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She offered a few techniques on how to float. I find the pool method is easiest to do. Just imagine you’re footing in a pool. Floating around past all the worry, anxiety, etc. I’ve found the dare method in combination helps. Imagine waves up and down. As you float you may be in the wave or over it. You’re just always floating. Prep yourself up for it. Get some of the good tingly I can beat this feeling going. You just have to practice each time. Eventually it gets easier and easier.

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Hi Aliciar,

I found a great (rather long) explanation from Dr David Carbonell, Ph.D. @ Anxiety Coach®

anxietycoach.com/claire-wee...

"Here's how I understand it.

How Do You Swim?

It's complicated. You have to coordinate the movement of your arms, legs, and head to propel yourself through the water. You also have to breathe without taking in large quantities of water. And you have to keep going in the right direction, even when water gets in your eyes.

If you're like most people, it took a lot of practice to learn to swim, because there are so many things you have to make happen, and so many techniques to master.

How Do You Float?

You don't really have to learn to float. A block of wood can float, and so can a person. What you might have to learn is how to not get in your own way, how to simply let floating happen.

The block of wood doesn't have to make it happen, it just floats, as long as it's in water. People will float too, if they just lay down on the water.

But people, unlike blocks of wood, often find it hard to let go and trust in their body's natural ability to float. Their mistrust and apprehension will lead them to "do things" to try and stay afloat.

That's not floating, that's sinking! To teach someone to float, you might have to give them a few instructions - lay back, lay your head on the water, lay your arms and legs out, lie still - but the most important part of the "technique" of floating is...do nothing, let go, and let time pass.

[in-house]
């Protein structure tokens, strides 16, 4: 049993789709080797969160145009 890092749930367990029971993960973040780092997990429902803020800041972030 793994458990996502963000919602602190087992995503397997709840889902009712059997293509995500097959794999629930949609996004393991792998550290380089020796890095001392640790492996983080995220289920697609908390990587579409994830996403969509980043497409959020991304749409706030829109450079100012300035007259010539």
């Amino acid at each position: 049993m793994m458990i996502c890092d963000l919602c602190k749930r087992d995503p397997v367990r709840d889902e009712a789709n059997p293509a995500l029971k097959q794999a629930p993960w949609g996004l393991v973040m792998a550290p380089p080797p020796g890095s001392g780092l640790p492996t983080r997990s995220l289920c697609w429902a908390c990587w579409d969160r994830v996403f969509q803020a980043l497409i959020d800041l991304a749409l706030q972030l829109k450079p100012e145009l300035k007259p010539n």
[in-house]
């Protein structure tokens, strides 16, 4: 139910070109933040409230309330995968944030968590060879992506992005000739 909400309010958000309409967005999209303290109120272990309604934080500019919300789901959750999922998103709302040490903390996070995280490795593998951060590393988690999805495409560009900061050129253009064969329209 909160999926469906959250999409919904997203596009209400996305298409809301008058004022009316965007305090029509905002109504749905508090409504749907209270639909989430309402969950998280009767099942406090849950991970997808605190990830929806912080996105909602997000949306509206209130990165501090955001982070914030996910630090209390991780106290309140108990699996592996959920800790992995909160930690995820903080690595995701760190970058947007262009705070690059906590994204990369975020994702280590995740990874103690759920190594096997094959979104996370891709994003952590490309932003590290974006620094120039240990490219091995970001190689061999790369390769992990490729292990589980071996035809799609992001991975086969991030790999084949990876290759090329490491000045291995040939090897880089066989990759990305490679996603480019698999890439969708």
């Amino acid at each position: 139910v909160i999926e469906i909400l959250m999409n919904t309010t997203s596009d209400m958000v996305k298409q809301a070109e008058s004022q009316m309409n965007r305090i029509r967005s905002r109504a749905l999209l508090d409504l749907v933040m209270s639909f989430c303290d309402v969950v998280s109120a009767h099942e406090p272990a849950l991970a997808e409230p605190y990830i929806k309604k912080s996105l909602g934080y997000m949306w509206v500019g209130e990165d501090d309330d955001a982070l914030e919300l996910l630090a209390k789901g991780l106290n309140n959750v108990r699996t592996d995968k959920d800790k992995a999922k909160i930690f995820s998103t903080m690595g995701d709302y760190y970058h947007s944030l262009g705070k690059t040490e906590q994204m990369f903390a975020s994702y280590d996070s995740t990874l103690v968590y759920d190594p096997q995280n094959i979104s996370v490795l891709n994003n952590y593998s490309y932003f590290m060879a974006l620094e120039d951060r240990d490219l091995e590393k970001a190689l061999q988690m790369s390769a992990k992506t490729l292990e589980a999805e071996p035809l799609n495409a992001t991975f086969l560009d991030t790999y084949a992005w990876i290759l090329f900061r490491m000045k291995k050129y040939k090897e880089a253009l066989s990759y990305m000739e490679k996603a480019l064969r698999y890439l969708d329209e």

Float versus Swim

When anxious clients come to me for help in dealing with anxiety, they usually expect that I will offer them the swimming kind of help: lots of specific ways for coping with anxiety, and many techniques to keep them "afloat".

But what they really need is more the floating kind of help. They need to learn to let go, rather than to make something happen, or prevent something from happening. That's the surest path to anxiety relief.

What did Claire Weekes Mean by "Floating"?

First and foremost, she meant to convey the opposite of fighting. The way to regain a sense of calm is to go along with the sensations of anxiety and panic, rather than oppose them.

She described floating as "masterly inactivity", and said this meant:

to stop holding tensely onto yourself, trying to control your fear, trying 'to do something about it' while subjecting yourself to constant self-analysis.

That's a tough sell! Claire Weekes knew that, of course, and wrote:

The average person, tense with battling, has an innate aversion to letting go. He vaguely thinks that were he to do this, he would lose control over the last vestige of his will power and his house of cards would tumble.

Claire Weekes Knew it was a Trick

The aversion Claire Weekes referred to is the result of the Panic Trick. It's the idea that a person is just barely holding himself together, and that if he relaxes his grip even a little, he will fall apart. In fact, it's his struggling to keep a grip that maintains the anxiety!

What I like best about the notion of floating is that it avoids two common misunderstandings about overcoming anxiety. The first one is the idea that you have to struggle against anxiety, fight it, and overcome it. And the second, related to the first, is that you have to arm yourself with all kinds of techniques and objects in order to enter the fray and confront anxiety.

In reality, you'll make much better progress when you let yourself float through the anxiety, not striving to overcome anything, not struggling to employ techniques, but simply allowing the sensations to pass over time.

The best kind of help, in my opinion, is the floating kind. It's help that assists you to rediscover your own natural abilities to cope with whatever comes, rather than arming you against potential adversity. "

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Thank you for this... I guess with anything it will just take time and practice. I have trust issues and learning that I have control issues so letting go and just allowing the anxiety to come goes against everything in me. But I’m going to start practicing floating hopefully in time that will help

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Wow. That was very good articulation. I need to try her books but feel like I want to try floating next time I get anxious. Thanks blackcat!